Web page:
ROME — The body of a woman wearing a life vest was recovered by Italian coast guard divers Saturday from a narrow underwater corridor of the capsized cruise ship Costa Concordia, raising the death toll to 12 in the week-old accident that has sent some light fuel spilling into the Mediterranean off Tuscany.
Coast Guard Cmdr. Cosimo Nicastro told The Associated Press that the victim was found during a particularly risky inspection of an evacuation staging point at the ship's rear.
"The corridor was very narrow, and the divers' lines risked snagging" on objects in the passageway, Nicastro said. To permit the coast guard divers to get into the area, Italian navy divers had preceded them, setting off charges to blast holes for easier entrance and exit, he said.
The woman's nationality and identity were not immediately known.
Before the corpse was found, 21 people were listed as missing. One of the women on the list is a Peruvian crew member, the others are passengers.
Three bodies were found in the waters near the ship in the first hours after the accident' since then the rest of the victims have all been found inside the Concordia, apparently unable to get off the ship during a chaotic evacuation via lifeboats and later by helicopters. Some survivors jumped off and swam to safety.
The Concordia hit a reef and ran aground on Jan. 13, while passengers dined, about two hours after the ship had set sail from the port of Civitavecchia on the Tyrrhenian Sea. Costa Crociere has said the captain had deviated without permission from the vessels in an apparent maneuver to sail close to Giglio, a Tuscan island, to impress passengers aboard.
Search and rescue efforts for survivors and bodies have meant that an operation to remove heavy fuel in the Concordia's tanks hasn't yet begun, although specialized equipment has been standing by for days.
On Saturday, light fuel, apparently from machinery aboard the capsized Costa Concordia, was detected near the ship.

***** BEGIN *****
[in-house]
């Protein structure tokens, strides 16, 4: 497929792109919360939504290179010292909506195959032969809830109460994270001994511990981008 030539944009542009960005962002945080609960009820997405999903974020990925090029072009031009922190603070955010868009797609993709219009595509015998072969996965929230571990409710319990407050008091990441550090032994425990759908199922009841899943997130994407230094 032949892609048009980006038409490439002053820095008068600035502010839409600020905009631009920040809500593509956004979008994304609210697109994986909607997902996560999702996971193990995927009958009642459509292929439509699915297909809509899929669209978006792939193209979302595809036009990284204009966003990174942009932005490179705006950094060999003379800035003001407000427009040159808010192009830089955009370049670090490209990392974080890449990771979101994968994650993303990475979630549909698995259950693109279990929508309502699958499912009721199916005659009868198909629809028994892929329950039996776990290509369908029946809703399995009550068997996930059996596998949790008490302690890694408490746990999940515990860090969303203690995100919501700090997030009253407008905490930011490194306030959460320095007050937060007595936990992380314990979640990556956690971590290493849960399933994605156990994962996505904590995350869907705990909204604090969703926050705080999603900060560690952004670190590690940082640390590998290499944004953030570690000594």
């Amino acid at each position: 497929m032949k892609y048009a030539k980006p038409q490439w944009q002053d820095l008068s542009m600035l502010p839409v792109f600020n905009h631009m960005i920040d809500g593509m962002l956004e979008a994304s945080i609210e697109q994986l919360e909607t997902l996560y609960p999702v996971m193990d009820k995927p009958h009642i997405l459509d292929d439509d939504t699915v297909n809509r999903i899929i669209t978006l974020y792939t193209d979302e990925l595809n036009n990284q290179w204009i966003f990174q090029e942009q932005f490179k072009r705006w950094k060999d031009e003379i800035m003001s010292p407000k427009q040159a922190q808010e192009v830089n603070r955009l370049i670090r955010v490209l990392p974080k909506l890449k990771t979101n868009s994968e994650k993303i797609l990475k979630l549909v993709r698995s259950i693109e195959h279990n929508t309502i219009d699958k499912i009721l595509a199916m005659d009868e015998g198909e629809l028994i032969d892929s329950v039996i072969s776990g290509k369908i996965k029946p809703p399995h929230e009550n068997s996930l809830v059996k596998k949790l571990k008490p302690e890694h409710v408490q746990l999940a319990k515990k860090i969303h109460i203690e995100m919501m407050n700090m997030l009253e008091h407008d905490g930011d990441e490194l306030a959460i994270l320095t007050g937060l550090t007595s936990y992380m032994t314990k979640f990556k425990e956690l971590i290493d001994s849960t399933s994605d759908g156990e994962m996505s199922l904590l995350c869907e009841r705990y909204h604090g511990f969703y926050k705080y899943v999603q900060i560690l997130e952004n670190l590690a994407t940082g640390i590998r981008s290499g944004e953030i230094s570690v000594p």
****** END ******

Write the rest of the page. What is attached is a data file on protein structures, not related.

But Nicastro said there was no indication that any of the nearly 500,000 gallons (2,200 metric tons) of heavy fuel oil has leaked from the ship's double-bottomed tanks. He said the leaked substance appears to be diesel, which is used to fuel rescue boats and dinghies and as a lubricant for ship machinery.
There are 185 tons of diesel and lubricants on board the crippled vessel, which is lying on its side just outside Giglio's port. Nicastro described the light fuel's presence in the sea as "very light, very superficial" and appearing to be under control.
Although attention has been concentrated on the heavy fuel oil in the tanks, "we must not forget that on that ship there are oils, solvents, detergents, everything that a city of 4,000 people needs," Franco Gabrielli, the head of Italy's civil protection agency, told reporters in Giglio.
Gabrielli, who is leading rescue, search and anti-pollution efforts for the Concordia, was referring to the roughly 3,200 passengers and 1,000 crew who were aboard the cruise liner when it ran into the reef, and then, with sea water rushing into a 70-meter (230-foot) gash in its hull, listed and finally fell onto its side.
Considering all the substances aboard the Concordia, "contamination of the environment, ladies and gentlemen, already occurred" when the cruise liner capsized, Gabrielli told a news conference.
Vessels equipped with machinery to suck out the light fuel oil were in the area, officials told Italian TV.
Earlier on Saturday, crews removed oil-absorbing booms used to prevent environmental damage in case of a leak. Originally white, the booms were grayish.
Divers resumed their search of the wreckage Saturday after data indicated the cruise ship had stabilized in the sea off Tuscany. Italian news reports said that the divers were also trying to locate the captain's safe, in case it might contain documentation useful to the criminal probe.
The Italian captain, Francesco Schettino, is under house arrest for investigation of alleged manslaughter, causing a shipwreck and abandoning the ship before all were evacuated. Schettino insists he helped coordinate the evacuation from Giglio's docks after leaving the ship when the Concordia lurched to one side.
The search had been suspended Friday after the Concordia shifted, prompting fears the ship could roll off a rocky ledge of sea bed and plunge deeper into the sea. An abrupt shift could also cause a leak in the Concordia's fuel tanks, polluting the pristine waters around Giglio, part of a seven-island Tuscan archipelago.
Colleen Barry reported from Milan. Andrea Foa contributed from Giglio.